Managing the crisis

Published August 17, 2020, 5:10 PM

by Hector Ronald Romero Villanueva


Hector RR Villanueva

“The greatest of evil and the worse of crimes is poverty.” – George Bernard Shaw

            The Duterte administration top officials have neither the expertise nor the experience nor the resources to combat effectively the coronavirus pandemic and its devastating fallouts.

However, with the cooperation of the private sector, private hospitals and frontliners, such as doctors, nurses, paramedics, police and Army, tireless dedication and individual sacrifices are being performed daily to save countless lives.

Under the leadership of President Rodrigo Roa Duterte, financial assistance and best efforts are being pursued to alleviate hardship and economic dislocation.

First, the OFWs and BPOs were once the major sectors that kept the economy buoyant.

The booming population and labor export eased the unemployment pressure and brought in healthy forex remittances.

The total number of Filipino foreign workers and balikbayans were once estimated to number at around 4 million scattered all over the world.

As population growth rate was rising exponentially, them were the halcyon days of wines and roses that seem never to end-until the coronavirus pandemic outbreak.

As we have repeatedly written, ambivalent population policy and neglect by government will sooner or later become a problem as thousands of our Overseas Filipino Workers are repatriated, who will not only exacerbate and aggravate the unemployment problem but also face an uncertain future; many are also contaminated with the virus.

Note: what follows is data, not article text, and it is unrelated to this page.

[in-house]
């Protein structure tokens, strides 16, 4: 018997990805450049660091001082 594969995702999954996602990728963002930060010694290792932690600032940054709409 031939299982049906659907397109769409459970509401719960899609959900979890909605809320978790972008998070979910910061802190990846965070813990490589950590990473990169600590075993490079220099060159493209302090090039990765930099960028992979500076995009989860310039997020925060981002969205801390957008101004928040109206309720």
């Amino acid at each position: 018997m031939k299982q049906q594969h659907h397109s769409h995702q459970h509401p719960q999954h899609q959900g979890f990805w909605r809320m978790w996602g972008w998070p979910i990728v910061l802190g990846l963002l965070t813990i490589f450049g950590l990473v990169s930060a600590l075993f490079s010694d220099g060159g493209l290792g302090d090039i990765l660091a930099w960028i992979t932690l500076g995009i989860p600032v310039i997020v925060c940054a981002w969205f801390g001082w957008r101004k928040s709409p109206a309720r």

On the other hand, the archipelagic configuration of the country can be a blessing in disguise and an opportunity to isolate the spread of the coronavirus to the islands with strict and disciplined dispersal and management.

However, it takes authority and national discipline to neutralize the spread of the pandemic.

President Duterte is doing his best but cannot do it alone.

Second, it is evident that most coronavirus cases are concentrated and widespread in the Greater Manila area, Cebu, Laguna, Cavite, and Rizal primarily brought in by returning workers.

However, massive and total lockdowns on barangays or towns, or small cities are too severe without regard to the economic consequences.

Moreover, excessive fines, penalties and incarceration of quarantine violators have more impact on the poorer sector of society. Where do the cash collections go?

Even face shields and masks, unless given free, are equivalent to cheap cooked rice on the table of squatter families.

As Irish poet Oliver Goldsmith had observed, “Laws grind the poor, and rich men rule the law.” As COVID-19 mortality rate rises, the majority come from the poverty sector for lack of attention and humanitarian care.

You be the judge.